Ambitious mathematics for young Pacific learners: Dr Jodie Hunter demonstrates algebraic thinking for tivaevae


In this best evidence in action video feature, Dr Jodie Hunter demonstrates mathematics teaching that activates educationally powerful connections for Pacific learners.

Activate educationally powerful connections to learners’ knowledge, experiences, identities, family, whanau, aiga, fono and communities

Whakatere hono ākonga torokaha, ākonga tū kaha

This demonstration lesson was carried out at Russell School, Porirua East. Find out more about the impact and leadership of this work from the perspective of the Russell School principal, board, teachers, in-class mentors, parents and children.

While the focus of this exemplar is on the mathematics,  DMIC was selected as the first BES Exemplar because the pedagogy, well-implemented,  not only develops mathematics proficiency for all students, but also reduces racism and bullying and increases student belonging; particularly for Pacific, Māori and new immigrant learners.

This video series follows the Developing Mathematical Inquiry Communities lesson structure. The pedagogy is consistent with the findings of best evidence syntheses.

The lesson begins with a teacher-directed Launch, moves into Group Work followed by each group Sharing Back with the whole class. Crucial to the effectiveness of this pedagogy is The Connect that is made to the big mathematical ideas – in this case the emerging algebraic thinking for these Years 3 and 4 learners.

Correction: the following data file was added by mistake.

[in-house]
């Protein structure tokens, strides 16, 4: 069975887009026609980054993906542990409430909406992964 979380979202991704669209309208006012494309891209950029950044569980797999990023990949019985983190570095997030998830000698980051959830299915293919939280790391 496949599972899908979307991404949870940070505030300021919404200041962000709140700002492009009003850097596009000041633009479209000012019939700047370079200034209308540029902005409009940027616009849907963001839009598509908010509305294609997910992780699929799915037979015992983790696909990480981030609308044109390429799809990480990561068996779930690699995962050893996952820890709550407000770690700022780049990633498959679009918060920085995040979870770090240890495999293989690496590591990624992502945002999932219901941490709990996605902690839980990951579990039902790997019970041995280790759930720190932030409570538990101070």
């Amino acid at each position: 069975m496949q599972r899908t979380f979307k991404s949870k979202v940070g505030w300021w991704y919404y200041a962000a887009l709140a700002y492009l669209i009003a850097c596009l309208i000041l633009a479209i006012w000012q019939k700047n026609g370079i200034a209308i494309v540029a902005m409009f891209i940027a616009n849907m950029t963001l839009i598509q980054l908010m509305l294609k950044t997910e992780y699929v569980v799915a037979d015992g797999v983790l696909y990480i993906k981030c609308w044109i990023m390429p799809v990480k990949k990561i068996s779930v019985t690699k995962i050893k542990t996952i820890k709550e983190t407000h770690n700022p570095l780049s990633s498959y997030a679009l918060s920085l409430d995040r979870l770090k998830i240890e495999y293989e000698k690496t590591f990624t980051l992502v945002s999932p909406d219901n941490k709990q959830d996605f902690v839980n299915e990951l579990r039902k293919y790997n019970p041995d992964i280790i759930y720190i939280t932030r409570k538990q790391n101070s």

Dr Jodie Hunter demonstrates algebraic thinking for tivaevae
VIDEO 1 The Launch
VIDEO 2 Group Work
VIDEO 3 Sharing Back
VIDEO 4 The Connect

Belonging and Wellbeing. See more about impact here...

Reductions in Bullying

The early change data on student bullying rates across the three Porirua East Schools for the first year of DMIC implementation in 2015 showed marked improvement.

The Trends in International Mathematics and Science Study in 2014/15 found that in only two countries was bullying significantly more frequent than in New Zealand for Year 5 students. The early change data in these three Porirua East schools showed reductions in bullying associated with the DMIC intervention: from 23.5% to 10.4% of students reporting they were made fun of or called names at least once a week, from 15.1% to 5.5% of students reporting they were left out of activities at least once a week, and from 20.5% to 7.4% of students reporting being hit, kicked or hurt by other students at least once a week.

Shifting Unconscious Bias: Inclusion and Belonging

There was change also for students' sense of belonging at school.  Baseline data for the three Porirua East schools indicated that there were children who, in mathematics, 'never' or 'hardly ever' felt good to be Māori, or Samoan, or their own (other) culture. This started changing. For example, in the Year 1 post-testing, Māori, Samoan, Cambodian and Iraqi students in Porirua East explained:

"I feel proud in my maths lesson today by carrying my family with me."

"I felt bad 'cause people tease my culture... (in maths now) I feel normal."

"To be Samoan today in maths was awesome."

The percentage of students who never or hardly ever felt good to be their culture dropped from 8.6% to 3.3% over the seven-month early implementation period.

See the video on perspectives from the school community on Russell School: The Difference